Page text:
Verse 40. - Departed; i.e. from Philippi, according to the magistrates' request in ver. 39. This is much clearer in the T.R. and A.V. than in the Revised Text and Version, because the same word, ἐξελθεῖν, is used in both places. The R.T. in ver. 39 - ἀπελθεῖν ἀπὸ destroys the reference, and rather suggests that they merely" went out "of Lydia's house, which they had "entered into." It appears from the first verse of Acts 17. ("they had passed," etc.) that St. Luke stopped at Philippi, and probably made it his head-quarters till St. Paul's last journey from Macedonia to Jerusalem, some six or seven years later (Acts 20:6). What became of Timothy we are not expressly told, only we find him at Beroea in Acts 17:14 and 1 Thessalonians 3:5; and at Corinth (1 Thessalonians 1:1; 2 Thessalonians 1:1; 1 Thessalonians 3:6). Probably he accompanied St. Paul, but is not named, being still only a subordinate person in the mission.



And they went out of the prison,.... In a public manner, with great honour and reputation, at the request of the magistrates that put them there:

and entered into the house of Lydia; whom Paul had baptized, Acts 16:14. The word "house" is rightly supplied, for the sense is not, that they went into the country of Lydia, as some have been tempted to think; but they went to the woman Lydia, whose heart the Lord had opened, and was become a disciple and follower of Christ; they went to her house it being in the city of Philippi, where she now abode,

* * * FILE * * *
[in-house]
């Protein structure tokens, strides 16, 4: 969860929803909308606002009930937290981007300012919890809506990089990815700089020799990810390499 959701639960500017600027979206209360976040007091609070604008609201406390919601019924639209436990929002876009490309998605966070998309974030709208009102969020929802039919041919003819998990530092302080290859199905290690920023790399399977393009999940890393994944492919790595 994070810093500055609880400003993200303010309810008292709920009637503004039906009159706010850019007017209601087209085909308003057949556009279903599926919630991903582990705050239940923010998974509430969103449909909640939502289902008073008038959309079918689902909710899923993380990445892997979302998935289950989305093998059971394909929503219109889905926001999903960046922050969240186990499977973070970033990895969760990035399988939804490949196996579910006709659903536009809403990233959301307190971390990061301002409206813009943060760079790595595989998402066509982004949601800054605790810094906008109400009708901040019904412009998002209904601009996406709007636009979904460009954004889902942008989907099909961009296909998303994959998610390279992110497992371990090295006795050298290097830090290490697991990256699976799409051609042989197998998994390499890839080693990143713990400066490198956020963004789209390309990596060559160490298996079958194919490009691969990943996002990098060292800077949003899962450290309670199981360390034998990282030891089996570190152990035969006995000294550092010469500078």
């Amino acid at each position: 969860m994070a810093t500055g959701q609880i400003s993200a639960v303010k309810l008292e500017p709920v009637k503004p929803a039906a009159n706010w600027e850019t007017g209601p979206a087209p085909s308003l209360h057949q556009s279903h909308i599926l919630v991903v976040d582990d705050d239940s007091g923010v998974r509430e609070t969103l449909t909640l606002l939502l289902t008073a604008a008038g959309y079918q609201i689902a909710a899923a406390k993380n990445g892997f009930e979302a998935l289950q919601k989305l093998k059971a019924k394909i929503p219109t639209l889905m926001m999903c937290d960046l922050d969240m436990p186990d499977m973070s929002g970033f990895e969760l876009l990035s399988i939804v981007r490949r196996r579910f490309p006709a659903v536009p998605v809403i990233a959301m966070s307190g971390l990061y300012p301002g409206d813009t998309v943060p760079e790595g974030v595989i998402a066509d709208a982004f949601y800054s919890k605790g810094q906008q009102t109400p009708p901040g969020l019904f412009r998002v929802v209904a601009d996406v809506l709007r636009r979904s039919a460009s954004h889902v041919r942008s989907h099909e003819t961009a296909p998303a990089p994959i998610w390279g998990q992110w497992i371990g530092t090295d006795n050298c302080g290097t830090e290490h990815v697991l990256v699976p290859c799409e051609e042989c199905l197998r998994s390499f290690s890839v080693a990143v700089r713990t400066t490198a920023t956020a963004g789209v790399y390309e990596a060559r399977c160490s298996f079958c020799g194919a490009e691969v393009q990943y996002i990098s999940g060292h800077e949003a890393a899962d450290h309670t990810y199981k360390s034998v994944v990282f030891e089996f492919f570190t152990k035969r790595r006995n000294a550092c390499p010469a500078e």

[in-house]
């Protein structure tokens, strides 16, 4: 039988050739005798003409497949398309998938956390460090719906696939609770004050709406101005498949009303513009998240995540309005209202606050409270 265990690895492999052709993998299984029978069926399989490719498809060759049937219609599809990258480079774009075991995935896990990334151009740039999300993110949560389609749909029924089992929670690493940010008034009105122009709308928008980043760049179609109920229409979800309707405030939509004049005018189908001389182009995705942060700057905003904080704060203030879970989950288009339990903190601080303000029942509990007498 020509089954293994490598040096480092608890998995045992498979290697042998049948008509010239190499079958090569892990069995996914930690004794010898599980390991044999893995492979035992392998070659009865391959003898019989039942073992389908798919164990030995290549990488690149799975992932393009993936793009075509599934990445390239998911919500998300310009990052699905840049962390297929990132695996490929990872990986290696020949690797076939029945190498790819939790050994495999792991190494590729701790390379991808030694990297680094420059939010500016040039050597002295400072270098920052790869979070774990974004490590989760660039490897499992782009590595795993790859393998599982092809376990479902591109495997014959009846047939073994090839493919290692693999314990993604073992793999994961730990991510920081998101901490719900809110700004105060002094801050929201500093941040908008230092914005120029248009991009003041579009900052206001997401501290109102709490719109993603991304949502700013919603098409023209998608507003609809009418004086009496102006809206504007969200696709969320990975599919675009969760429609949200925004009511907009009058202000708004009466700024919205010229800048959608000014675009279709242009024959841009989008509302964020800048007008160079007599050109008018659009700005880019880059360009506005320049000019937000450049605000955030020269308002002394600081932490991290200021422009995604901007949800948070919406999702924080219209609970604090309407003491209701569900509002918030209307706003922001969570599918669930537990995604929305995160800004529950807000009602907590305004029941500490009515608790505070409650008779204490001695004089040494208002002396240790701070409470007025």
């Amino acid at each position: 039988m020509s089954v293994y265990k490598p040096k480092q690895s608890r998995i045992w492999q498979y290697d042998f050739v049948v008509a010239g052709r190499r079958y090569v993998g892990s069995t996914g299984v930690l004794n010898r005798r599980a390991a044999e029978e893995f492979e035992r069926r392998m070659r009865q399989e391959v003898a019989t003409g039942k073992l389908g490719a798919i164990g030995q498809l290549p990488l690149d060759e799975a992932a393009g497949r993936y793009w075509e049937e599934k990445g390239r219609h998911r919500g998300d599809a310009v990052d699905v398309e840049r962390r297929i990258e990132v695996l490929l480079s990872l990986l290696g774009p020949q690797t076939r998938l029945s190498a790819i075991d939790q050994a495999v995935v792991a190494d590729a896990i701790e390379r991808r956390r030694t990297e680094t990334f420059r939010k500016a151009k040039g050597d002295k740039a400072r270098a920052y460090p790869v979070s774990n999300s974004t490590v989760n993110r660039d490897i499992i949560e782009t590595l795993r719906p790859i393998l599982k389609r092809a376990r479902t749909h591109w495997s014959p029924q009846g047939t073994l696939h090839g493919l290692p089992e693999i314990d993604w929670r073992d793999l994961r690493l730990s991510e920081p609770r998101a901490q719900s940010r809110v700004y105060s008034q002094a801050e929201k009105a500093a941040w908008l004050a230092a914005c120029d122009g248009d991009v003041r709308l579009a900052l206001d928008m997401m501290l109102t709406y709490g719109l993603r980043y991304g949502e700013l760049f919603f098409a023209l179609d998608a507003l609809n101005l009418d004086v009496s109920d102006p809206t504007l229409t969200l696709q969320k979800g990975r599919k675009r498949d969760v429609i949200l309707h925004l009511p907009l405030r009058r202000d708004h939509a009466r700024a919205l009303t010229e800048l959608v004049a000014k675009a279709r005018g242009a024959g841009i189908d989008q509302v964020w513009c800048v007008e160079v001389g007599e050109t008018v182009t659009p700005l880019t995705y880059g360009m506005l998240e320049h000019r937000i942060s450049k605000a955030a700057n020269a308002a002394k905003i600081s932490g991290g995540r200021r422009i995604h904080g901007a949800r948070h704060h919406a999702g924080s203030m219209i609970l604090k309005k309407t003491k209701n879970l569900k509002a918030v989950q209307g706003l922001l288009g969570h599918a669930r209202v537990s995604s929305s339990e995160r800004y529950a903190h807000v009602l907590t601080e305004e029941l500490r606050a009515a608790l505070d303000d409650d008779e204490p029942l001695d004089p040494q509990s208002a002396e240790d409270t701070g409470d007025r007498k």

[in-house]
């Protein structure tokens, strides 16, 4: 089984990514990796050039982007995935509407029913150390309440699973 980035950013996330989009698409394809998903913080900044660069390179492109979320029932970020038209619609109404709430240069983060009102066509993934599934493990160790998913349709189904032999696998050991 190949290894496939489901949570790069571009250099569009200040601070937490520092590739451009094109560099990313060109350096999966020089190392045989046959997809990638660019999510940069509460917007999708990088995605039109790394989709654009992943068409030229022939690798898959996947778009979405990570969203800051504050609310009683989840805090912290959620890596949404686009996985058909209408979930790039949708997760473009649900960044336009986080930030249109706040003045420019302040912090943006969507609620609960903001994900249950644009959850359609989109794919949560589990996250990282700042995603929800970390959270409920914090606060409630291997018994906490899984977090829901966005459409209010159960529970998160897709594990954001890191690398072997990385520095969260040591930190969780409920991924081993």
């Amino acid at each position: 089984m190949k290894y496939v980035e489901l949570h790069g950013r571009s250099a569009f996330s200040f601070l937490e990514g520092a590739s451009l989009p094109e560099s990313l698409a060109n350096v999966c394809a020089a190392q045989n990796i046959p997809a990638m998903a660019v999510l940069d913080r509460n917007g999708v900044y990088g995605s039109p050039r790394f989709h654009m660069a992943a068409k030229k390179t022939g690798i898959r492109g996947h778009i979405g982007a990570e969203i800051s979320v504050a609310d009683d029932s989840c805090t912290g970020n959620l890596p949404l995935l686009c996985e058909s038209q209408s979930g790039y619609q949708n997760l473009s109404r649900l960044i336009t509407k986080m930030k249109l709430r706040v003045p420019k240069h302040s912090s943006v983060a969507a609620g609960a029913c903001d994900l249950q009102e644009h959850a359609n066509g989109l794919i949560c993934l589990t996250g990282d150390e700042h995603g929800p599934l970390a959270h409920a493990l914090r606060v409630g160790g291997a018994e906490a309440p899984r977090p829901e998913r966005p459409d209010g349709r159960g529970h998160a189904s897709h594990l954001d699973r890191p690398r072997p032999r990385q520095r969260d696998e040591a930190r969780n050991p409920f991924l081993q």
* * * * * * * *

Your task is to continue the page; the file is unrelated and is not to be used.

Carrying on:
and when they had seen the brethren: the men of Lydia's house, her servants, who were converted, and had been baptized with her, and are therefore called brethren; and whomsoever else they might have been instrumental in the conversion of, who might meet them in Lydia's house: in Beza's above mentioned copy, it is here added, "they declared what the Lord had done for them"; they related the earthquake and the effects of it, and how they had been useful for the conversion of the jailer and his family, who had been baptized by them, and by what means they were released from prison; all which they ascribe to the Lord, who has all power, and the hearts of all in his hands: and thus,

they comforted them; with what God had done for them, or exhorted them: to cleave to the Lord, to continue in the faith, and abide by the truths and ordinances of the Gospel:

and departed; that is, out of the city of Philippi; this is wanting in the Syriac and Arabic versions here, but is placed in the beginning of the next chapter: and now these two families, Lydia's and the jailer's, laid the foundation of a Gospel church in this city of Philippi, and which continued for ages after; Erastus, of whom mention is made in Acts 19:22 is said to be bishop of this church, and it may be also Epaphroditus, for there were more bishops than one in this church in the apostle's time, Philippians 1:1, in the "second" century there was a church, to which Ignatius and Polycarp are said to send epistles; and there are epistles to the Philippians which go under their names, that are still extant: in the "third" century, Tertullian (o), among other churches, makes mention of the church at Philippi, as sound in the faith; and in the "fourth" and "fifth" centuries we read of a church in this place; in the "seventh" century, when it went by the name of Chrysopolis, there was a church in it, and a bishop of it, who was present at the sixth council in Constantinople; there were Christians dwelling here in the "ninth" century (p).